Kamaladevi was arguably the best traveled Indian woman of her generation, and built up a resume of foreign trips that enabled her to enhance remarkably international networks of political solidarity; yet, as her work in social, political, and cultural domains amply showed, she remained solidly grounded in the ethos of Indian life.  The lives of common people were of abiding interest to her. The city of Faridabad today has a population of around 1.5 million; but hardly anyone is aware of the fact that Kamaladevi played the critical role in giving birth to this industrial township, a flagship project that she undertook as the founding leader of the Indian Cooperative Union (ICU) to resettle nearly 50,000 Pathans from the North West Frontier Province (NWFP) in the wake of the post-partition migrations.

Kamaladevi with Nehru.

Kamaladevi with Nehru.

The Kamaladevi that most Indians are familiar with is a figure who, above all, revived Indian handicrafts, became the country’s most well-known expert on carpets, puppets, and its thousands of craft traditions, and nurtured the greater majority of the country’s national institutions charged with the promotion of dance, drama, art, theatre, music, and puppetry.  It must seem strange to those acquainted with the first half of her life that someone who was so intensely political should have eschewed every political office in independent India.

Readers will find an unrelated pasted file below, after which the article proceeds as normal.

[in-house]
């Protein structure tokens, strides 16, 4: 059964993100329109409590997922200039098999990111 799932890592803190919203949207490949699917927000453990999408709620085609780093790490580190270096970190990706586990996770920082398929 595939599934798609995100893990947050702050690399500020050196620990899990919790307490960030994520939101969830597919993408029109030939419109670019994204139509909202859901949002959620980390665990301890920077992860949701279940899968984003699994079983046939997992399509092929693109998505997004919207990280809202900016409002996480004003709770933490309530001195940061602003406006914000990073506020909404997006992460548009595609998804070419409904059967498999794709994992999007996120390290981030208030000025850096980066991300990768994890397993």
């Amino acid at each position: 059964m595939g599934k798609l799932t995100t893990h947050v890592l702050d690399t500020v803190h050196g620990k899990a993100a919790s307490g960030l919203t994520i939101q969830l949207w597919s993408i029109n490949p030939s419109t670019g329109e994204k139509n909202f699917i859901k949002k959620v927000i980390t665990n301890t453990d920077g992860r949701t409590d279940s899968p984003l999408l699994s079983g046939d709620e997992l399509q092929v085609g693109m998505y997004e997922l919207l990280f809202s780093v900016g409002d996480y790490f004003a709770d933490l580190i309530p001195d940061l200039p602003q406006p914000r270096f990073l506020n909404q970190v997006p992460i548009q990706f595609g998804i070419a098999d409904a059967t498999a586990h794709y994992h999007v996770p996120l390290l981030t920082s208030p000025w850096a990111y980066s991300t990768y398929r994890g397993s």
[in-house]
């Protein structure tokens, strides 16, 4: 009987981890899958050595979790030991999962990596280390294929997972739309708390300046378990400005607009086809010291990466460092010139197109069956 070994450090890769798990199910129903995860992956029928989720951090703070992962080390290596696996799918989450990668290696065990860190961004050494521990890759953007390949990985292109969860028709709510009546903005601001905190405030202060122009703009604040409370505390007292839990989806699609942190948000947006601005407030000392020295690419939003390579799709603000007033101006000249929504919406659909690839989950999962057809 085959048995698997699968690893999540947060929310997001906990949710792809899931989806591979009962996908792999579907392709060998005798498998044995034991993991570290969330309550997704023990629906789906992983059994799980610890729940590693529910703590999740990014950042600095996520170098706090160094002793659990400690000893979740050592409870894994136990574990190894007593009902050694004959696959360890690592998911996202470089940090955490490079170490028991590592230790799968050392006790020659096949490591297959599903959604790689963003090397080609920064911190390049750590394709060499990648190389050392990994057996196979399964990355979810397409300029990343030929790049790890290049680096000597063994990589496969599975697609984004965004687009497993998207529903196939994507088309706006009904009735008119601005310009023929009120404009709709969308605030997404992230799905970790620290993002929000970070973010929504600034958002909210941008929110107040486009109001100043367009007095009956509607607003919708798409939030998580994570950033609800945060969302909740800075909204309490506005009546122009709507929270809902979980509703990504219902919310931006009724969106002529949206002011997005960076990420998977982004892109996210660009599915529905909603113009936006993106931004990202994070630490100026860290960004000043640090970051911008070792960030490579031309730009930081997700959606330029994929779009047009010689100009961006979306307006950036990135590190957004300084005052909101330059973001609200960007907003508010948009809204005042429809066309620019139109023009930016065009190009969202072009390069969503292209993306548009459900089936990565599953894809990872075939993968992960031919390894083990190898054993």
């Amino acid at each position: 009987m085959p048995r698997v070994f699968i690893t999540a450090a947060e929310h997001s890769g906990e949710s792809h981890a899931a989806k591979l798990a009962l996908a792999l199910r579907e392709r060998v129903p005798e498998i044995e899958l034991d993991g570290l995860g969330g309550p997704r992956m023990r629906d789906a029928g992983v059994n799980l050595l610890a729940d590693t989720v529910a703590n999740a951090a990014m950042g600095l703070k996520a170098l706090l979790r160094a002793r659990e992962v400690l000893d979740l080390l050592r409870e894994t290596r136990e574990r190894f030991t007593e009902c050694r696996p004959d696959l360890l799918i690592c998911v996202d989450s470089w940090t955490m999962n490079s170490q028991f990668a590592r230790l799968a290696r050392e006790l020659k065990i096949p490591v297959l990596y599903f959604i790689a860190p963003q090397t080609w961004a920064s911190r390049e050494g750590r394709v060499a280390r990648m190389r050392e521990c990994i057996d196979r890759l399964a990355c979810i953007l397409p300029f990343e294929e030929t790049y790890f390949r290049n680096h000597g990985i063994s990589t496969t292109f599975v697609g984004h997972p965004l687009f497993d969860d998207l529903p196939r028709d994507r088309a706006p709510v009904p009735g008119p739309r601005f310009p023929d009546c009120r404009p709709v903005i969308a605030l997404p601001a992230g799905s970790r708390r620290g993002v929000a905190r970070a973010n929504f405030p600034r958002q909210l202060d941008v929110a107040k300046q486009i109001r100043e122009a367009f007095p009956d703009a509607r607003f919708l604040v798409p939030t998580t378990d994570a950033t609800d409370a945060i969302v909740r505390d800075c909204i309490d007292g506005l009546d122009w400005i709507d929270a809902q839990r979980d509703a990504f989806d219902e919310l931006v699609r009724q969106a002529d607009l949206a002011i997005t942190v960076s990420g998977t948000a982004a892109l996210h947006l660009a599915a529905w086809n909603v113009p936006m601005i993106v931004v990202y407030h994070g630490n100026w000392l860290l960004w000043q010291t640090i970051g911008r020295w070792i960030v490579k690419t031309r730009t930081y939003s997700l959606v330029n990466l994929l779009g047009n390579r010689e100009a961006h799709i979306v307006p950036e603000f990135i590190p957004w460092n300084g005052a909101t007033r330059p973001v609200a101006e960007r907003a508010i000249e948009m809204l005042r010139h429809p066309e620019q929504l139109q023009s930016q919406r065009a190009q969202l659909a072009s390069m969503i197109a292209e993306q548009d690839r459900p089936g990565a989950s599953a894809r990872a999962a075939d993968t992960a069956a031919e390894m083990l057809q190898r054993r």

Breaking Ground for the Establishment of the India International Centre, Delhi.  Kamaladevi was part of the founding committee that charted the course for this influential landmark in the social and intellectual landscape of Delhi.

Breaking Ground for the Establishment of the India International Centre, Delhi. Kamaladevi was part of the founding committee that charted the course for this influential landmark in the social and intellectual landscape of Delhi.

Did she abandon “the political center” as she acquired prominence as an authority on India’s craft traditions and the country’s tribal populations?   Greatly disillusioned by the partition, Kamaladevi had come to recognize that India was not going to even remotely take the shape that she had envisioned at the dawn of freedom.  However, it may be a mistake to partition her life in this fashion.  Her life offers many cues about the intersection of politics and aesthetics and in her resolute insistence on autonomy and the integrity of every life we find the threads that enable us to fold the various Kamaladevis into one majestic figure.

[The Plural Universe of Kamaladevi Chattopadhyay, co-edited by Ellen DuBois and Vinay Lal, will be published by Zubaan Books, New Delhi, in 2016.]

(Originally published in the Indian Express, Sunday Magazine (The Eye), 25 October 2015, as “A Beautiful Mind:  Looking Back at the Life of Kamaladevi Chattopadhyay”

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*Vivekananda at the World Parliament of Religions

Part II of Vivekananda and Uncle Sam:  Histories, Stories, Politics